During this second act the main character is kept from achieving their dramatic need which is defined as what the character wants to win, gain or achieve during the course of the story. If you know your character's dramatic need, you can create obstacles on their way to it and then the story becomes the character. It is the writer's responsibility to generate enough conflict to keep the audience interested and engaged.

Act three: resolution

The third and final act is the resolution which ties up all loose ends and provides closure to the story. This is where the story reaches its climax and the protagonist faces their final challenge. The protagonist must use everything they have learned and overcome obstacles to achieve their goal. Once reaching resolution, the protagonist comes to a new understanding of themselves and the world around them.

It's important to remember that resolution does not mean an ending. It means solution of the conflicts presented in the second act. Ending is that specific scene that ends the script, but resolution doesn’t necessarily need to be the end of the story.

In between each act, a plot point is needed, defined as any incident, episode, or event happening in each act that spins the story in another direction.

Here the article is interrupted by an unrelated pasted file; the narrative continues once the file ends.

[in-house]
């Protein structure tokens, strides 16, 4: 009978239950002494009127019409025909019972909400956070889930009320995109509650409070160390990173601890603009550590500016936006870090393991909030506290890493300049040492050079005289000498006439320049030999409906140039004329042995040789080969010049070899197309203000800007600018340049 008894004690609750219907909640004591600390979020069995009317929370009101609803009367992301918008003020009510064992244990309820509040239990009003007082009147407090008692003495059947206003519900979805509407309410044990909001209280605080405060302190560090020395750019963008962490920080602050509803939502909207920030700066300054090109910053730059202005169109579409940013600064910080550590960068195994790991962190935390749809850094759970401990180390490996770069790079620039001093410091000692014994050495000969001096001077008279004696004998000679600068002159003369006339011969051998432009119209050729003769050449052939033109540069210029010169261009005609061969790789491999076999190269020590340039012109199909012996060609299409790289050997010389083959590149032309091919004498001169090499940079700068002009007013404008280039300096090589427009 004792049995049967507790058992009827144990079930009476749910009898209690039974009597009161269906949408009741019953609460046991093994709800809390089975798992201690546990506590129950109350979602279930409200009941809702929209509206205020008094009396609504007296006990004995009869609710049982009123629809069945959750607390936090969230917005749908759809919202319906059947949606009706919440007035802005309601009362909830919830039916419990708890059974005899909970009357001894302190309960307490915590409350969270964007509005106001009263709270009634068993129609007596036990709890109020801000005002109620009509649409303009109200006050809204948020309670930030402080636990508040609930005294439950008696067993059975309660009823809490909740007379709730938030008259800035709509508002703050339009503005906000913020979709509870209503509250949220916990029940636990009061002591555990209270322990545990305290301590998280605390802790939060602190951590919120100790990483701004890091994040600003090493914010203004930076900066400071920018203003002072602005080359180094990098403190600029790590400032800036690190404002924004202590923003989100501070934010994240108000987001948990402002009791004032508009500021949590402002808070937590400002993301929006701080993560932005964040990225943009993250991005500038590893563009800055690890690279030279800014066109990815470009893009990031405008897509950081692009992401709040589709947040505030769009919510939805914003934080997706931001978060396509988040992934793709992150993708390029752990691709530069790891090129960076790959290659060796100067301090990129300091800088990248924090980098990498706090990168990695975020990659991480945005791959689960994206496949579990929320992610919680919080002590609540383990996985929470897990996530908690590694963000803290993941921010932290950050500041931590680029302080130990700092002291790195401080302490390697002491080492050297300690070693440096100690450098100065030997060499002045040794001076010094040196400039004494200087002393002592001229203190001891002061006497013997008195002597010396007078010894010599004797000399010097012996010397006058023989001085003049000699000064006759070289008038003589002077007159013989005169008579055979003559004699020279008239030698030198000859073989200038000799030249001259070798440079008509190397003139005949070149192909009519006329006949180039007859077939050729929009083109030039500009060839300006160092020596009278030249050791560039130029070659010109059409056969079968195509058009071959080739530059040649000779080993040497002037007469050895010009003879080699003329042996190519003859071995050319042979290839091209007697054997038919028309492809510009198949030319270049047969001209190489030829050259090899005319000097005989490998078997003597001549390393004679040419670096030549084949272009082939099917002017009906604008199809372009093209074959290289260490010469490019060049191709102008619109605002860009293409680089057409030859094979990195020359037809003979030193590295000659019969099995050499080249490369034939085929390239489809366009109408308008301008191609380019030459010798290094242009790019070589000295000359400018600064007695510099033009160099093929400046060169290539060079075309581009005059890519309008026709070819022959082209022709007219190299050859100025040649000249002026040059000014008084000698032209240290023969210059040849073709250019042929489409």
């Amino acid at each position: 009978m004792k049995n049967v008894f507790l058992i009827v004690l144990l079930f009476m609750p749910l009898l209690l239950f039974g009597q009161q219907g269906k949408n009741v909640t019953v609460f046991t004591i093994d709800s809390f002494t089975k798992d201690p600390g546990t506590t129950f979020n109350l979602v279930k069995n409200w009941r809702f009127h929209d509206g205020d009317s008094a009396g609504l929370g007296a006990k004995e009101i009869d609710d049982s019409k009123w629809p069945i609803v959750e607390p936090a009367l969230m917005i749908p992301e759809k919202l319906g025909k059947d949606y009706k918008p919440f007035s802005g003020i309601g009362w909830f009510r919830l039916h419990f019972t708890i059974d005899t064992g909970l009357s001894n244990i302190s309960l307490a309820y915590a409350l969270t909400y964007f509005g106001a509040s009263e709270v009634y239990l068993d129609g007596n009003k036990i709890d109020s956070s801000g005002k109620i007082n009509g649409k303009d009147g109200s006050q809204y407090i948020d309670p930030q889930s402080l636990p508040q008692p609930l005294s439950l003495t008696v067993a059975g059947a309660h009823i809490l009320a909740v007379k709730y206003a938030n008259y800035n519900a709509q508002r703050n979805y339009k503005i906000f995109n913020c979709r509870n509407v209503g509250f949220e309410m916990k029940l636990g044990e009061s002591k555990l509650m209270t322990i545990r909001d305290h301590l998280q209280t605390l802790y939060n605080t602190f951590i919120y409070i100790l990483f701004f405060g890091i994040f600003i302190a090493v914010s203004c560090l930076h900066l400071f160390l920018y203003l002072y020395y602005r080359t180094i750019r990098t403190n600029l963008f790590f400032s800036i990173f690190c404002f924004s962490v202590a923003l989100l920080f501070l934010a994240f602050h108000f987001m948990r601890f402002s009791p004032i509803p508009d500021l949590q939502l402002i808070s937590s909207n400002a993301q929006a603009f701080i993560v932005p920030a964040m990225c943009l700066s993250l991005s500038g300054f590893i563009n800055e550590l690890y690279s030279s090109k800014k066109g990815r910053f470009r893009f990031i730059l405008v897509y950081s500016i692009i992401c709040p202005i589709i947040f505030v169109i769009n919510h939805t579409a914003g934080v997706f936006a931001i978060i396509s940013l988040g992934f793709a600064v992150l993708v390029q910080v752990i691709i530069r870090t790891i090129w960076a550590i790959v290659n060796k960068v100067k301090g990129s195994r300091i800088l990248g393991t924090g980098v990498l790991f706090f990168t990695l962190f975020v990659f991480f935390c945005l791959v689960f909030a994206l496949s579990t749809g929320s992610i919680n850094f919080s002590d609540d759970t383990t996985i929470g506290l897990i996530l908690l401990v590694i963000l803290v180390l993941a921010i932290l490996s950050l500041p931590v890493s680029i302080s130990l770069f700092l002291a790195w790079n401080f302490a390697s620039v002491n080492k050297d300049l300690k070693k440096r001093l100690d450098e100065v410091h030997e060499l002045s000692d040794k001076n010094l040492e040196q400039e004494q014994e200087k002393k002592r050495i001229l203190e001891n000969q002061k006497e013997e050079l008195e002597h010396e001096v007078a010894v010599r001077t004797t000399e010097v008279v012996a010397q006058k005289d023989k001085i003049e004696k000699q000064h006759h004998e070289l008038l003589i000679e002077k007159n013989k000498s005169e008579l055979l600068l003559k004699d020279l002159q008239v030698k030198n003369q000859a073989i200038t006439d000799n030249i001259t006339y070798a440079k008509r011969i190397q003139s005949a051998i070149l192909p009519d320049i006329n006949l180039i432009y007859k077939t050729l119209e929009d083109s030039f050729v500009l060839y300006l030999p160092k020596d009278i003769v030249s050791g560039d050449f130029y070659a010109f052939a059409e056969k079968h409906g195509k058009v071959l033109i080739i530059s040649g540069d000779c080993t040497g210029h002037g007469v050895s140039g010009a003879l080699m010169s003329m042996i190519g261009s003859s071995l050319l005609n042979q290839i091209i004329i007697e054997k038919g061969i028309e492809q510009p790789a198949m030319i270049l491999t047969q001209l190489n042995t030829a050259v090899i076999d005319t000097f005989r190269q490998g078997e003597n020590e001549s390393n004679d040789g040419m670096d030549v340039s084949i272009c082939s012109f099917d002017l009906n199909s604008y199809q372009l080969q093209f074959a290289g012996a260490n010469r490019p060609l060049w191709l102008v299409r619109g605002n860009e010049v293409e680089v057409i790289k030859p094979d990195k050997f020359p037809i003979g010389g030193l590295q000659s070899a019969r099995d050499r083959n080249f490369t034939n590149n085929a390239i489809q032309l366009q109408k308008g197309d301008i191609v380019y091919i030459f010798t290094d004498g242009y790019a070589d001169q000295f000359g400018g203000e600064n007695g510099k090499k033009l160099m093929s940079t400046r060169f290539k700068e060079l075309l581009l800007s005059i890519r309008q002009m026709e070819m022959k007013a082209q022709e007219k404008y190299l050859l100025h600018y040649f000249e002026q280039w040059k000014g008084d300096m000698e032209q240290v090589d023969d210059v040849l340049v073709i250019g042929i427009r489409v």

Inciting incident

The inciting incident is the event that sets the story in motion. It is the moment where the protagonist's life changes, and they are forced to make a decision that will drive the rest of the story. This incident occurs to the protagonist in the first act which moves the story to a plot point.

Plot points

Plot points are significant events that occur throughout the screenplay, driving the story forward. According to Syd Field, there are two main plot points in a screenplay. The first plot point is the point of no return for the protagonist. It is the moment where they must make a significant decision due to the inciting incident and commit to their journey.

The second plot point occurs towards the end of the second act and is the climax of the story. It is the moment where the protagonist faces their greatest challenge and must overcome it to achieve their goal. The second plot point is the culmination of everything that has happened in the story so far, and it sets up the resolution of the story.

Story structure in VR training

The three-act structure is a powerful tool for storytellers. It provides a framework for creating engaging and compelling stories, and it has been used by countless writers and filmmakers throughout history.

Following this example, we created a story writing worksheet  that should help you create the perfect story outline for any immersive training. It includes learning goals, defining the main character (player) of the training, other characters, motivations, conflicts and obstacles, consequences, successful and failed endings, and much more.